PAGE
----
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Home Checkups for Your Dog!
Author: Chris Chamberlin
From Head to Toe: Good grooming means more than simply bathing and brushing your dog. It includes care of his nails, ears, eyes and teeth as well. Regular attention to these areas will keep you on top of any potential health problems that could arise.
Early warning signs can save you a lot of money on veterinarian costs. So, now that your precious four-legged friend is bathed and dried, we need to take a look at the details of his good grooming.
Check Those Big Beautiful Eyes!
The first rule of good eye care is cleanliness and the best way to keep dogs' eyes clean is to keep the hair out of them. I can't tell you how many times a customer would say to me "Don't cut the hair around his eyes. I wouldn't want him to go blind!" Hogwash! This is an old wives tale.
Dogs such as Old English sheep dogs need hair to protect them from burrs and sunburn when they are working in the fields. Our pets today are kept mostly for pleasure, not so much as working dogs and they are certainly not left out in sun with no shade to cause them to get sunburn. If you won't cut the longhaired breeds' hair away from their eyes, I would certainly recommend tying it back with an elastic bow.
Make it a practice to wipe your dogs eyes with a warm wet face cloth each morning as you do your own and you will be surprised at the benefits the habit will return. Besides the obvious connection of love between you and your pet, tear staining (especially on those breeds like Lhasa Apso and Shih Tzu that have protruding eyes) can be controlled by keeping the hair out of their eyes and clean. Any dried material in the inside corner of their eyes can be removed gently with a comb. Some staining can be lessened with products from you local pet store. Eyes should be cleaned a least every two weeks.
Time to Trim Your Dogs' Nails
Fred Astaire No More!
If your dog sounds like he is tap dancing across your floor, it has been way too long since his nails were trimmed. Some dogs maintain their nails themselves by the amount of time spent on concrete and other hard surfaces. Indoor pets require regular maintenance of their nails. It does not have to be a scary process. If you begin trimming their nails when they are just puppies, you should not have trouble as they grow older.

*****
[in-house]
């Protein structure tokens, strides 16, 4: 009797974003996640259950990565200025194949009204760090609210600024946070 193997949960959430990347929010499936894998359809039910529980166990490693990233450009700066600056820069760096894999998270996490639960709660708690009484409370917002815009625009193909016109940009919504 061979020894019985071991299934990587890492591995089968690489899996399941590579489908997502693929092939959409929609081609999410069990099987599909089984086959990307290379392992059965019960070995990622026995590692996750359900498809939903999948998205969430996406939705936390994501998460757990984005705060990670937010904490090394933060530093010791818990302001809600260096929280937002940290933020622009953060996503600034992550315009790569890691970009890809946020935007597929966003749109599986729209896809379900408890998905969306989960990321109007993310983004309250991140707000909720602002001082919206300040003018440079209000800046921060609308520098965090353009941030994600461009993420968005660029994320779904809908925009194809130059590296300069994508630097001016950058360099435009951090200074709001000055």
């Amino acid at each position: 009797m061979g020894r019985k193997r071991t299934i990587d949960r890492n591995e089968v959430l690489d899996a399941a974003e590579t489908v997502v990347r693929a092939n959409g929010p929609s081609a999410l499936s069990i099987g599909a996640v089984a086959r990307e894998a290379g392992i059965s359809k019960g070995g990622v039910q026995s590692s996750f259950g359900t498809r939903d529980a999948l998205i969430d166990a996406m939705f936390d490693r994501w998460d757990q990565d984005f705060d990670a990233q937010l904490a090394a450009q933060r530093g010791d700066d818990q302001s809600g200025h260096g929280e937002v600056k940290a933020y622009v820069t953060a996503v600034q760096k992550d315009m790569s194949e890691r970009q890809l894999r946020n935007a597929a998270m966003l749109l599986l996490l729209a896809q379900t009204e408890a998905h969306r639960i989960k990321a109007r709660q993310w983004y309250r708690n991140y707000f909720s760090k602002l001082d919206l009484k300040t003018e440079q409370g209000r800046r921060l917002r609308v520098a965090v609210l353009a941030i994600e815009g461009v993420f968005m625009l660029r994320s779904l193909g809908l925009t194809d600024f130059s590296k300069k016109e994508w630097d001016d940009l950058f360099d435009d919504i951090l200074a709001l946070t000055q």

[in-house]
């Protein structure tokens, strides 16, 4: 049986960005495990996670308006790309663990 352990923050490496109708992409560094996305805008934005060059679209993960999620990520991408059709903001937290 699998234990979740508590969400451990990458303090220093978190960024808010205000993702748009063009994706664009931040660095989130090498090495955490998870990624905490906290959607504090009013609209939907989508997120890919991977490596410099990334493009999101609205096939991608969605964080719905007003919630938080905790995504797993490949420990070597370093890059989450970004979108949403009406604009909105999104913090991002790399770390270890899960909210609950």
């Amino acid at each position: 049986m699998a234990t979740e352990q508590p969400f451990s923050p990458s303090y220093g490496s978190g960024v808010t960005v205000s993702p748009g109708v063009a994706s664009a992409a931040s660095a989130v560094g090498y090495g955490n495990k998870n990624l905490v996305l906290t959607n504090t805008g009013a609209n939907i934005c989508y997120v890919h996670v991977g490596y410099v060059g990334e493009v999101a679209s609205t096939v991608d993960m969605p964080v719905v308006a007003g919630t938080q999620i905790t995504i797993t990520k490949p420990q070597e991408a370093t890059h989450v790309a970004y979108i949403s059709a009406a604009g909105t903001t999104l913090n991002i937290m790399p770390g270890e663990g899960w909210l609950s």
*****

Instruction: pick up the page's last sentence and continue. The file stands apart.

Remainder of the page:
Some nails are easier to spot where the quick ends and only practice will make flawless trims. Even the most experienced groomer can nip the quick so be sure to have some styptic powder handy (to stop bleeding). If you do have a nail that bleeds, cornstarch or a soft bar of soap packed into the nail will also stop the bleeding. If you only remove small amounts at a time, you should be able to avoid this.
Never snip further back than slightly above level with the bottom of the pad. I prefer to use a scissor type trimmer but the guillotine type is just as effective. Most dogs require their nails to be trimmed every two weeks.
Cleaning a Dogs' Ears
Nothing like a good Ear Rub!
If your dog just loves a good ear rub and really leans into your hand, he probably needs his ears cleaned. It could be that they are just dirty or it could indicate he has an ear infection or ear mites. Long-eared dogs are more susceptible than dogs with prick or upright ears.
To clean a dog's ears you should first remove any hair from within the ear canal. Pluck it out with your fingers with a quick short pull and for the stubborn short ones you can use the aid of hemostat scissors to grab and pluck. There are various preparations you can buy to clean your dog's ears, but rubbing alcohol can work well too. Avoid oily solutions, as they tend to attract dirt. A cotton ball soaked in which ever you use and a quick swabbing of their ears twice a month will keep them healthy.
Clean Teeth Mean Clean Breath!
If your dog's breath is really bad, it is most likely due to tartar buildup and gingivitis. Regular cleaning and tooth scaling will save you $ and keep your dog's breath fresh. Just as you brush your teeth for good oral hygiene, a good weekly brushing for your dog is very beneficial.
All sorts of matter from hair to food can cause his gums to become infected without cleaning. You can usually get a good used scaler from your dentist and if you start your dog as a puppy, he will allow you to scale the tartar off at home. By removing the tartar with a scaler you can get under the gum line where diseases and infections like pyorrhea and gingivitis can start. Chew toys, bones and dry dog food all help to reduce build up.